The former treasurer of the Popular Party (PP), Luis Bárcenas, tried to deceive police while undergoing handwriting analysis to determine the authenticity of records allegedly showing a slush fund within Spain’s ruling party.
Bárcenas, who took the test on February 6, forced his own handwriting in an attempt to make it look different, experts have concluded. In some cases the ex-PP official introduced numbers that were not dictated to him, or failed to write down those that were.
The investigation is trying to determine the reliability of handwritten ledgers apparently kept by Bárcenas and showing numerous donations, mostly by construction tycoons, that violated party finance law — either because they went over the limit or because they came from individuals or businesses that were prohibited from donating. From 1997 to 2008, these secret accounts also show that much of the incoming money was later used for payouts to PP leaders, who allegedly accepted them as undeclared bonuses on top of their official salaries. One of these leaders was purported to be Prime Minister Mariano Rajoy.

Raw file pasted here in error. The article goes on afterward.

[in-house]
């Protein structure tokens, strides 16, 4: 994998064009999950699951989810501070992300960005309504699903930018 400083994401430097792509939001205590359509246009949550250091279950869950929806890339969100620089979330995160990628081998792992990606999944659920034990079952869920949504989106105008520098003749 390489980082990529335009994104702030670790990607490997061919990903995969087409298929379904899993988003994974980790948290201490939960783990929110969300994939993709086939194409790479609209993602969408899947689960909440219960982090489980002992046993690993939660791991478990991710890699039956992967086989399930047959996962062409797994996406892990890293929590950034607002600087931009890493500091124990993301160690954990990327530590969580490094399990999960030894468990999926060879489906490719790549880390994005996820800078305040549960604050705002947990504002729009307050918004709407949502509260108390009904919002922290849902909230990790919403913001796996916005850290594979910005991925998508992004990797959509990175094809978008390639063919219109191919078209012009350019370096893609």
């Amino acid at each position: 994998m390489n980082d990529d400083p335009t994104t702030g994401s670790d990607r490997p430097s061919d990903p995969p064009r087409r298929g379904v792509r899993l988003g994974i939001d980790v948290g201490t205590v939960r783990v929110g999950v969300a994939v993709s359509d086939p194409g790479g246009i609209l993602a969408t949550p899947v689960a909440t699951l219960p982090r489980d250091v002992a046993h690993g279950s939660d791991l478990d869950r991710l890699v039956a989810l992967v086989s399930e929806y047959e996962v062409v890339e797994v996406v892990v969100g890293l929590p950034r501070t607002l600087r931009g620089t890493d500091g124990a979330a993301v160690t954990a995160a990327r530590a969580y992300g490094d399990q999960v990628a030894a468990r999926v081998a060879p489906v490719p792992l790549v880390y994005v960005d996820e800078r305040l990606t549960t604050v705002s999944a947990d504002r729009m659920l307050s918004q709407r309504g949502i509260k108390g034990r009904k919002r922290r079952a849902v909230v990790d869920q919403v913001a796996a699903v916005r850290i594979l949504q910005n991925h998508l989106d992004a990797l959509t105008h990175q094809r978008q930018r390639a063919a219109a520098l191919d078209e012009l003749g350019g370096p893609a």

The Bárcenas case has caused such a media flurry that his wife, Rosalía Iglesias, on Friday called the police to their home in downtown Madrid, where a bevy of journalists were awaiting the former treasurer.